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V-Tetris (import)

When a new video game system is released on the market, there never seems to be any question as to whether or not there'll be a Tetris game for it, but rather how many there will be. For the Virtual Boy, there were two versions of the classic Alexey Pajitnov puzzle. V-Tetris, released only in Japan, is one of them.


For a Tetris title on a groundbreaking 3-D system, V-Tetris offers the standard, run-of-the-mill puzzle blocks and shapes. Every Tetrad is comprised of four of the same small squares, making for a very generic-looking stack. Needless to say, the graphical focus wasn't on the puzzle itself, but rather on the background scenery.

V-Tetris features elves. Yes, you read right: elves. An elf is carrying a Tetrad on the title screen, elves decorate the menu screens, and elves are the subject of the secondary background option. It's really quite disturbing for anyone older than 10.

Otherwise, there are some interestingly distracting objects flying around in the space behind the stack area such as a star field, clouds, and spaceships. Better to go with the benign star field utilizing the VB's 3-D capabilities than be terrorized by the non-moving, smiling elves.

True to its name, V-Tetris is just that - whenever a Tetris is scored, the lines turn into a giant "V" and fly out from the screen. Blocks involved in single, double, and triple line scores remain in their normal form and also fly out before disappearing.


The quirky, happy themes in V-Tetris are the typical puzzle music fare, even though they don't quite to compare to Neil Voss's compositions in the recent versions or Tchaikovsky of the original Tetris games. Still, the songs available do their simple job of letting puzzle gamers get their groove on Tetris-style, SPS (Sweaty Palm Syndrome) and all. For those who scoff at the audio offerings of Bullet-Proof Software, golden silence is available.

Sound effects for rotating and dropping pieces are simply bloops and bleeps in the form of a shuffling sound, though a helpful "tink" has been added prior to the settling of each Tetrad for the purpose of last-minute arrangements prior to the final "thud."


It's Tetris, plain and simple. Drop one of seven randomly selected Tetrads into a well and assemble them to form as many horizontal lines as possible. Each Tetrad is made up of 4 squares and fits on the stack in a different way. Let's review, shall we?

4-Square: Don't bother rotating this Tetrad, as it's a perfect 2x2 square. It needs a flat surface to land on or will create a gap.

4-Bar: Seemingly the rarest of all the Tetrads-- at least when it's really needed-- this 1x4 piece is the only one capable of clearing four lines at once. That's what we call a Tetris.

L-Block: This block is critical in filling in a hole that's two squares high on the left and three blocks high on the right. It also comes in handy for filling in any overhanging pieces.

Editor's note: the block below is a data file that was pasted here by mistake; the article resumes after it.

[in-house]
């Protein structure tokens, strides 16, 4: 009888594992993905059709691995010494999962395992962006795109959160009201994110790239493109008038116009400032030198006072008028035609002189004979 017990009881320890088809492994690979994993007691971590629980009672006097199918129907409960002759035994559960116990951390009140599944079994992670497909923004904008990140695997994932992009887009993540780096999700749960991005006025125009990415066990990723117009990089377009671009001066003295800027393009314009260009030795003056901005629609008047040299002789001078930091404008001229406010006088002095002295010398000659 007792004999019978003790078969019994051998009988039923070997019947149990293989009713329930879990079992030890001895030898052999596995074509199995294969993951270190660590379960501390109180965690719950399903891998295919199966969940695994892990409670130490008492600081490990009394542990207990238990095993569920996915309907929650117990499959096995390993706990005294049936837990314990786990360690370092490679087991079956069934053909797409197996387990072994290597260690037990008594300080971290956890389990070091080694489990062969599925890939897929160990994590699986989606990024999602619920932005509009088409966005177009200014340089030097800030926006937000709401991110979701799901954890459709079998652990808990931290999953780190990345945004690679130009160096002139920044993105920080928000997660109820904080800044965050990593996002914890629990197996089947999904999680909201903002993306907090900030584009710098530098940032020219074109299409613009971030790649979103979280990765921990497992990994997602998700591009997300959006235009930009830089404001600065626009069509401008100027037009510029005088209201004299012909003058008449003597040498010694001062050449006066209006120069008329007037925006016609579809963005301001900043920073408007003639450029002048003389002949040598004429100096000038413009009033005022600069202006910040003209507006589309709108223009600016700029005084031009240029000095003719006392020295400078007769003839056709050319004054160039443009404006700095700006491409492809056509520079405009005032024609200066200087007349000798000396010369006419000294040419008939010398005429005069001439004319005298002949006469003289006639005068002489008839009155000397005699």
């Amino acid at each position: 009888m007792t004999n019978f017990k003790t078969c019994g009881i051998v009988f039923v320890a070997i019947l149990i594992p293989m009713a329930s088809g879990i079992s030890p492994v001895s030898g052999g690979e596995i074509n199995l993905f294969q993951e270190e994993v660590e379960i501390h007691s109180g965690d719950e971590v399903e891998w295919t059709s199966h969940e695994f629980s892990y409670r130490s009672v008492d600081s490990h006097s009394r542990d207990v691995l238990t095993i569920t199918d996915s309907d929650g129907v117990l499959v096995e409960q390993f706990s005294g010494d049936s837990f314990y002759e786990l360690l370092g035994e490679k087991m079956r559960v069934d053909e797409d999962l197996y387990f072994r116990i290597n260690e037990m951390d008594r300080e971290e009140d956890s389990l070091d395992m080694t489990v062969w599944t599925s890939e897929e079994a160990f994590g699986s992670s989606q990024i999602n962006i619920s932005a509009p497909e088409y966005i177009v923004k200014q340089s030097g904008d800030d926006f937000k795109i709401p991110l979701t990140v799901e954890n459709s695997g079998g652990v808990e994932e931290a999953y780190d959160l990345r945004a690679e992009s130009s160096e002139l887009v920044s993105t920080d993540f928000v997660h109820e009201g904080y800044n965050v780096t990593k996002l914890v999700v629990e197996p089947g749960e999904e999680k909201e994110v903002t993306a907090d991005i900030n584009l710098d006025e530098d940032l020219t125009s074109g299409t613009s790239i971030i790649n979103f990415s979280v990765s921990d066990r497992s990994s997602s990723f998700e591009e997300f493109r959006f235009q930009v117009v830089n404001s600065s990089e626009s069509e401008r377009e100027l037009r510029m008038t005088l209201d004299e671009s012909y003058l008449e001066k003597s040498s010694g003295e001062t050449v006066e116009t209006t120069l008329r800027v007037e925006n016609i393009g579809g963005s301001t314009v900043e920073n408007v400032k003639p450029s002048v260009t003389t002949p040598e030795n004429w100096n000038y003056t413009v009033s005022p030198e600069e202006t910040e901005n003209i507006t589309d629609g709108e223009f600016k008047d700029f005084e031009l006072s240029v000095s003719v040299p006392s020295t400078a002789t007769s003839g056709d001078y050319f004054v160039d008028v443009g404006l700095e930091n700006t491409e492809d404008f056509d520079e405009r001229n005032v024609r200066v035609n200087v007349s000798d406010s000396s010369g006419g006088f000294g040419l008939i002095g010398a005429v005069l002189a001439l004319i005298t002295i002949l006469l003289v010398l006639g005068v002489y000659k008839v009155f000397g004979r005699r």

L-Block Reverse: Same as the L-Block, but its mirror image.

Z-Block: I hate this piece, especially in too many numbers at the start of the game. It cannot be placed on a flat surface and needs some unevenness to fit in well.

Z-Block Reverse: Same as the Z-Block, but its mirror image.

T-Block: This block is a great substitute for either Z-Block, filling in any sort of two-square wide uneven surface or topping three-block wide even surface.

So when every layer is completed in a horizontal line, it disappears and points are tallied according to the speed and number of lines cleared simultaneously. With levels incremented upon passing a multiple of 10 total lines, the Tetrads fall faster and faster until the stack reaches the top of the screen or power to the system is lost, whichever comes first.

Type-B offers players the option of playing with a pre-generated field of randomly placed blocks ranging from "Rounds" 0-5. Clear the requisite number of lines to achieve the highest score possible and enter initials.

Type-C is a unique option in the world of Tetris that, although innovative for the VB, fails to adequately take advantage of the system's 3-D capabilities. L and R are used to rotate the stack around to a flat-shaded background layer behind a chain-link fence. So when the situation on the current stack gets too hairy, the tables can be turned quite easily for a quick out. However, this mode discourages wimpy single-line scores by dropping a horizontal 4-Bar Tetrad in the background whenever that occurs. On the other hand, utterly massive Tetrises can be scored by building the stack all the way around so as to complete many lines by means of rotation, then triggering the line score with a standard-issue Tetris towards the top of the stack. It's a mind-bending mode, to be sure.




While Tetris in its regular, red-vanilla form is as good as it ever was, it just wasn't the killer-app for the Virtual Boy in Japan that the original Tetris was for the Game Boy. But for current VB owners, this puzzler is surprisingly available for dirt-cheap and should be one of the very first additions to any completionist's library.

final score